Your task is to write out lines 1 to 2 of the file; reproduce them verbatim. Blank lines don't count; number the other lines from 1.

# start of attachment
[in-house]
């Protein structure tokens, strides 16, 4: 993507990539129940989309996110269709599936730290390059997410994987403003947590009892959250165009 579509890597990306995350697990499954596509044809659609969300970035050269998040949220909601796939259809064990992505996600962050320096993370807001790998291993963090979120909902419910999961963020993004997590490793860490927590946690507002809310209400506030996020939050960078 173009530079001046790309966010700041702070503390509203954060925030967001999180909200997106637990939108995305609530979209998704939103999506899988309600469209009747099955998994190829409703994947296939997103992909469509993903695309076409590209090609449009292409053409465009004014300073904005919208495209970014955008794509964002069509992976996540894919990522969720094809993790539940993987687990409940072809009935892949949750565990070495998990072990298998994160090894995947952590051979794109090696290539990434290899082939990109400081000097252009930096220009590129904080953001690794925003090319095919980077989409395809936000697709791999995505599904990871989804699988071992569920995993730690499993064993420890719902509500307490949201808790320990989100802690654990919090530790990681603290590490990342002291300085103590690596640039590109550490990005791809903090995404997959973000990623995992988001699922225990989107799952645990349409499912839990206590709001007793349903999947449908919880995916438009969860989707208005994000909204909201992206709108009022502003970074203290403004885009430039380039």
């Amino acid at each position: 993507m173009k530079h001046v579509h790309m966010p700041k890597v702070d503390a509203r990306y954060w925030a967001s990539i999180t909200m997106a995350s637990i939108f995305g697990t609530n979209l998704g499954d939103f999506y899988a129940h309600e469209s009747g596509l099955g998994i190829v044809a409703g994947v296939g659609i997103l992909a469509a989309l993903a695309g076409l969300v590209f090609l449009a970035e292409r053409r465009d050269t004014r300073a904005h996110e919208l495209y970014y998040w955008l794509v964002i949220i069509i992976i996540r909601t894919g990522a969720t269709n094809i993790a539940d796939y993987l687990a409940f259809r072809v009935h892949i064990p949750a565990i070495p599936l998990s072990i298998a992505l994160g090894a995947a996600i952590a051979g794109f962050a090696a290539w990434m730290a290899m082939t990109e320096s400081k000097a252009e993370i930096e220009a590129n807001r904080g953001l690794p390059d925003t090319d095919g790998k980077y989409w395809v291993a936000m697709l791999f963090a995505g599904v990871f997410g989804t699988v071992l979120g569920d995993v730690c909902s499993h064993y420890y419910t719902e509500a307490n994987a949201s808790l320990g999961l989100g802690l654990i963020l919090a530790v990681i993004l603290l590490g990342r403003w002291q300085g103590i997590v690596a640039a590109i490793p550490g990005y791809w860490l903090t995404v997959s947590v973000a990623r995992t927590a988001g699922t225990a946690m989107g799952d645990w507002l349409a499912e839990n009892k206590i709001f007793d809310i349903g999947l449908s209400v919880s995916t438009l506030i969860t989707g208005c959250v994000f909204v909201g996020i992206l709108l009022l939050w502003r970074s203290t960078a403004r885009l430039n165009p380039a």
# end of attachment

[in-house]
């Protein structure tokens, strides 16, 4: 993507990539129940989309996110269709599936730290390059997410994987403003947590009892959250165009 579509890597990306995350697990499954596509044809659609969300970035050269998040949220909601796939259809064990992505996600962050320096993370807001790998291993963090979120909902419910999961963020993004997590490793860490927590946690507002809310209400506030996020939050960078 173009530079001046790309966010700041702070503390509203954060925030967001999180909200997106637990939108995305609530979209998704939103999506899988309600469209009747099955998994190829409703994947296939997103992909469509993903695309076409590209090609449009292409053409465009004014300073904005919208495209970014955008794509964002069509992976996540894919990522969720094809993790539940993987687990409940072809009935892949949750565990070495998990072990298998994160090894995947952590051979794109090696290539990434290899082939990109400081000097252009930096220009590129904080953001690794925003090319095919980077989409395809936000697709791999995505599904990871989804699988071992569920995993730690499993064993420890719902509500307490949201808790320990989100802690654990919090530790990681603290590490990342002291300085103590690596640039590109550490990005791809903090995404997959973000990623995992988001699922225990989107799952645990349409499912839990206590709001007793349903999947449908919880995916438009969860989707208005994000909204909201992206709108009022502003970074203290403004885009430039380039």